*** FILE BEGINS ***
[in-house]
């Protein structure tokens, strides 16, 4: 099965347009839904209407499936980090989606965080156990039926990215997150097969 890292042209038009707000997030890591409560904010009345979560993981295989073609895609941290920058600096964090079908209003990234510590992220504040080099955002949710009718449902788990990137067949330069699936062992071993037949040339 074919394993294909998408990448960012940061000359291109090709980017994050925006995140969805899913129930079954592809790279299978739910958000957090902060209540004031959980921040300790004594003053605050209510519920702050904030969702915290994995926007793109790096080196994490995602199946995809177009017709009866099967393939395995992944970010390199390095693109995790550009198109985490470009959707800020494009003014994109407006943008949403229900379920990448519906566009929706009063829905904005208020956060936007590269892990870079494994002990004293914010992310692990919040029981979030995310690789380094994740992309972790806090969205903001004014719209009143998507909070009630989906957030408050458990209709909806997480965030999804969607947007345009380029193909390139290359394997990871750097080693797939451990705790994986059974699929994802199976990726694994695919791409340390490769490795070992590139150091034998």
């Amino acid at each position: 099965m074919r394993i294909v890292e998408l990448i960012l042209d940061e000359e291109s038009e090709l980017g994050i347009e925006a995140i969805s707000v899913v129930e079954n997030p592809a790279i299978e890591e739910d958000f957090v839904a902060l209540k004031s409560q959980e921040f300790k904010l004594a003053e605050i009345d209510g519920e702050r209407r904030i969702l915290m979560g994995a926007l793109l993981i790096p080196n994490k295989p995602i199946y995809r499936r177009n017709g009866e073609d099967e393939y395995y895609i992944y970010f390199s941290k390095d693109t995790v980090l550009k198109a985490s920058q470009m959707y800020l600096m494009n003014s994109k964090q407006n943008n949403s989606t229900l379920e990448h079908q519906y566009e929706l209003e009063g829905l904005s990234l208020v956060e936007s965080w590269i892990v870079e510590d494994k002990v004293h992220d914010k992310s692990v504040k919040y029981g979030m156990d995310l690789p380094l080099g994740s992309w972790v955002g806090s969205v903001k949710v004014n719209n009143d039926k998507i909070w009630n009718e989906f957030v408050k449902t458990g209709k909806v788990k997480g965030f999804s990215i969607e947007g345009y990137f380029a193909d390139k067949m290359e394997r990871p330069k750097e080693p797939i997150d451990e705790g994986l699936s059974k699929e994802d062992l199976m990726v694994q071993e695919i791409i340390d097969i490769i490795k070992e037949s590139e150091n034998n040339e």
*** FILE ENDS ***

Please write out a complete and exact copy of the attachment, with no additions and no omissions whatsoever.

[in-house]
């Protein structure tokens, strides 16, 4: 099965347009839904209407499936980090989606965080156990039926990215997150097969 890292042209038009707000997030890591409560904010009345979560993981295989073609895609941290920058600096964090079908209003990234510590992220504040080099955002949710009718449902788990990137067949330069699936062992071993037949040339 074919394993294909998408990448960012940061000359291109090709980017994050925006995140969805899913129930079954592809790279299978739910958000957090902060209540004031959980921040300790004594003053605050209510519920702050904030969702915290994995926007793109790096080196994490995602199946995809177009017709009866099967393939395995992944970010390199390095693109995790550009198109985490470009959707800020494009003014994109407006943008949403229900379920990448519906566009929706009063829905904005208020956060936007590269892990870079494994002990004293914010992310692990919040029981979030995310690789380094994740992309972790806090969205903001004014719209009143998507909070009630989906957030408050458990209709909806997480965030999804969607947007345009380029193909390139290359394997990871750097080693797939451990705790994986059974699929994802199976990726694994695919791409340390490769490795070992590139150091034998």
């Amino acid at each position: 099965m074919r394993i294909v890292e998408l990448i960012l042209d940061e000359e291109s038009e090709l980017g994050i347009e925006a995140i969805s707000v899913v129930e079954n997030p592809a790279i299978e890591e739910d958000f957090v839904a902060l209540k004031s409560q959980e921040f300790k904010l004594a003053e605050i009345d209510g519920e702050r209407r904030i969702l915290m979560g994995a926007l793109l993981i790096p080196n994490k295989p995602i199946y995809r499936r177009n017709g009866e073609d099967e393939y395995y895609i992944y970010f390199s941290k390095d693109t995790v980090l550009k198109a985490s920058q470009m959707y800020l600096m494009n003014s994109k964090q407006n943008n949403s989606t229900l379920e990448h079908q519906y566009e929706l209003e009063g829905l904005s990234l208020v956060e936007s965080w590269i892990v870079e510590d494994k002990v004293h992220d914010k992310s692990v504040k919040y029981g979030m156990d995310l690789p380094l080099g994740s992309w972790v955002g806090s969205v903001k949710v004014n719209n009143d039926k998507i909070w009630n009718e989906f957030v408050k449902t458990g209709k909806v788990k997480g965030f999804s990215i969607e947007g345009y990137f380029a193909d390139k067949m290359e394997r990871p330069k750097e080693p797939i997150d451990e705790g994986l699936s059974k699929e994802d062992l199976m990726v694994q071993e695919i791409i340390d097969i490769i490795k070992e037949s590139e150091n034998n040339e």